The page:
A former professional soccer player and Hollywood movie investor whose sacked beachfront Tripoli mansion held a Lamborghini, Saadi Gaddafi, 38, was also a commander of his father’s special forces units and a leader in the fight against rebel forces in Libya. He fled into northern Niger with family members in September and sought asylum there. Niger authorities have said they are holding Saadi Gaddafi, who is wanted by Interpol, but they have refused to extradite him.
Mexican officials said Wednesday that the country’s intelligence agents uncovered the plot to bring Saadi Gaddafi and his family to Mexico in September as the rebel uprising was making its final push in Libya. Four suspects, including a Canadian woman identified as the mastermind, are under house arrest in Mexico. The others were identified as a Danish man, a Mexican man and a Mexican woman who resides in the United States.
“The activities of the criminal organization in our country included the falsification of official documents, the opening of bank accounts with false documents and the purchase of real estate that was intended to serve as a residence for the Gaddafi family,” Interior Minister Alejandro Poire said at a news conference Wednesday morning. Details of the alleged plot were first reported by the National Post in Canada.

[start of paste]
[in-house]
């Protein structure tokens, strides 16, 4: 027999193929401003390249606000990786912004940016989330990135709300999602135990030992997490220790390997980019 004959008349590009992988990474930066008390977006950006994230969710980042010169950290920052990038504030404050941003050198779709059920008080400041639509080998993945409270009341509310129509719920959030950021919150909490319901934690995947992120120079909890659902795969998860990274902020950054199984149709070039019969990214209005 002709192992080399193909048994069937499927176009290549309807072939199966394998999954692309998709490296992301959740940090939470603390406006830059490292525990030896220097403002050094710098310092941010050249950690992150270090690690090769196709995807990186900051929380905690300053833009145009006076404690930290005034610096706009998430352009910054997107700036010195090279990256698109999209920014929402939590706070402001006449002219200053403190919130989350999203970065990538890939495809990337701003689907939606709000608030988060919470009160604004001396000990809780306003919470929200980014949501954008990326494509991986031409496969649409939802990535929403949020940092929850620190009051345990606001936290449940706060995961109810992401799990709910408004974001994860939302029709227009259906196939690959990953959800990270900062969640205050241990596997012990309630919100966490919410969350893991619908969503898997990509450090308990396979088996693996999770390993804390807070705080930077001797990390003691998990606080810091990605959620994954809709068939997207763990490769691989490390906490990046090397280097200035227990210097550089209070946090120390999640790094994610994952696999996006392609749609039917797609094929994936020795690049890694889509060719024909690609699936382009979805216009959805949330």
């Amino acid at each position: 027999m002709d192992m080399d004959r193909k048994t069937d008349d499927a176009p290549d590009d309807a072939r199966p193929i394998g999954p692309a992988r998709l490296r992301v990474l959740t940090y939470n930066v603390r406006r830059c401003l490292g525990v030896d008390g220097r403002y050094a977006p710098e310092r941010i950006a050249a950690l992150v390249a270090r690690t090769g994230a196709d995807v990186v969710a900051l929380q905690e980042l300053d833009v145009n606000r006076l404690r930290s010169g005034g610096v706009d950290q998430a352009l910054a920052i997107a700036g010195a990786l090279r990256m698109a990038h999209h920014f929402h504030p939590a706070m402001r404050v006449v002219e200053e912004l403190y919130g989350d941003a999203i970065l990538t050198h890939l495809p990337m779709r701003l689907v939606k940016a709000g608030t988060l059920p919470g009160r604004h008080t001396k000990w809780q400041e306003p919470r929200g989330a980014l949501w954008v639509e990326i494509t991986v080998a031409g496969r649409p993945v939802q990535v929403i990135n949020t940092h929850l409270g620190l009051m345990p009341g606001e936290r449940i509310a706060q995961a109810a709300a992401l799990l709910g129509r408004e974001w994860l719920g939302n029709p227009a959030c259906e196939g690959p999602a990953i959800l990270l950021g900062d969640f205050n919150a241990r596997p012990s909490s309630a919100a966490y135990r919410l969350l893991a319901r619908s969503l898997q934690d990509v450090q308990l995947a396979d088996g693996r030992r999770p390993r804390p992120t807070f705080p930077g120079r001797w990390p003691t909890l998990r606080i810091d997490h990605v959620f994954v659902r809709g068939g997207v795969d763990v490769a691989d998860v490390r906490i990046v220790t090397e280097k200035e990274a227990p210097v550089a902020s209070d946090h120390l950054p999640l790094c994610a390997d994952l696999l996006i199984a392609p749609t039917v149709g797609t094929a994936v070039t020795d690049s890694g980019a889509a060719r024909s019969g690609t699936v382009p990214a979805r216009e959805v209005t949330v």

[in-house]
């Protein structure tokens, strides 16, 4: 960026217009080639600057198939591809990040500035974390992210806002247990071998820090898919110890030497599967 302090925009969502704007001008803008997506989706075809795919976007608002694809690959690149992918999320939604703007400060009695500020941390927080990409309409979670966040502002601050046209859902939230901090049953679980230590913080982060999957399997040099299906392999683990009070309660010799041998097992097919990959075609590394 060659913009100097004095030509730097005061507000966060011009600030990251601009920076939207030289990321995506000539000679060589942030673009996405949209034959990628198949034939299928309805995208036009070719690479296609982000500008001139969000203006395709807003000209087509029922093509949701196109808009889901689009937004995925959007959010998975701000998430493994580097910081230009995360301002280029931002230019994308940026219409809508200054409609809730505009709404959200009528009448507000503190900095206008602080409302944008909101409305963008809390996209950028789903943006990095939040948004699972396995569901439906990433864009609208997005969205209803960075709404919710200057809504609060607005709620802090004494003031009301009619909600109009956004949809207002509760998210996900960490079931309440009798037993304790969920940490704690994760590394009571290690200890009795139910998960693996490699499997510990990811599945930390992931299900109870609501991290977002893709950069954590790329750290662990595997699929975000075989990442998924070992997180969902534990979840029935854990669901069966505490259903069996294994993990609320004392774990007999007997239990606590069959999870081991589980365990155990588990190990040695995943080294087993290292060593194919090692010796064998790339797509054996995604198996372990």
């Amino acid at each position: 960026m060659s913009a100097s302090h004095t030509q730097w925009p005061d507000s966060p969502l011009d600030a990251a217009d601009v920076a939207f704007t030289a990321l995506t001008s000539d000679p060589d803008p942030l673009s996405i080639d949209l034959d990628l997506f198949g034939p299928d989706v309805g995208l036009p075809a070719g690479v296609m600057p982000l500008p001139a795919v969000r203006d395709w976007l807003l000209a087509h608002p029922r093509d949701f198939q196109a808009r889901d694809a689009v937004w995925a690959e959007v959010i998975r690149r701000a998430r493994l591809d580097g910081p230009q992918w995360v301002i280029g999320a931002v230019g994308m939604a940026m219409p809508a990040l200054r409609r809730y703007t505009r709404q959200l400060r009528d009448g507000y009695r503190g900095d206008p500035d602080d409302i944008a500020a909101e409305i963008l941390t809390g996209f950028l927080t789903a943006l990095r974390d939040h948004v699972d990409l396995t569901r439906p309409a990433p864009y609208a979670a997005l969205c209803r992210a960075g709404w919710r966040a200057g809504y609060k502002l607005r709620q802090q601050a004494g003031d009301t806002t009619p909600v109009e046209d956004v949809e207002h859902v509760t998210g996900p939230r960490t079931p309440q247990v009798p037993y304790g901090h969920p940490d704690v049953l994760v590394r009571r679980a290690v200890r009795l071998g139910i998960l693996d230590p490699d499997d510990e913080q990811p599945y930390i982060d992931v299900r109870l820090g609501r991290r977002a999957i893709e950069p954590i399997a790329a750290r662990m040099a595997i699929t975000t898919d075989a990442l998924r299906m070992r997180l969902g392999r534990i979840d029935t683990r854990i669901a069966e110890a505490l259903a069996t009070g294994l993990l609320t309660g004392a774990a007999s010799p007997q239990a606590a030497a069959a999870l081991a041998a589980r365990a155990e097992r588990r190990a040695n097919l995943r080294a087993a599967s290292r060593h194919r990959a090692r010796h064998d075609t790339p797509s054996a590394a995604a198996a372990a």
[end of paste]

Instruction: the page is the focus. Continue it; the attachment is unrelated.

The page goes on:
One of the properties included a mansion in the Punta Mita resort area north of Puerto Vallarta on the Pacific coast.
Poire said the planners jetted around Mexico and visited Middle East countries in support of their plot.
“The large economic resources which this criminal organization has, or had, allowed them to contract private flights,” Poire said.
Poire said the leader of the plot was a Canadian woman he identified as Cynthia Vanier. Poire said Vanier “was the direct contact with the Gaddafi family and the leader of the group, and presumably was the person in charge of the finances of the operation.”
Gary Peters, director of Can/Aust Security and Investigations International, based in Ontario, Canada, told the Associated Press that he had worked as Saadi Gaddafi’s North America security chief. He confirmed that Gaddafi planned to travel to Mexico because “he was interested in buying property there in Punta Mita.” Peters guessed that Saadi had probably read about the resort in a magazine.
Moammar Gaddafi was driven from power in Tripoli in late August. He was captured and killed Oct. 20 after fleeing his home town, Sirte, with a few remaining loyalists, including his son Mutassim, who was also slain. Another son, Saif al-Islam Gaddafi, was captured Nov. 19 on the border with Niger.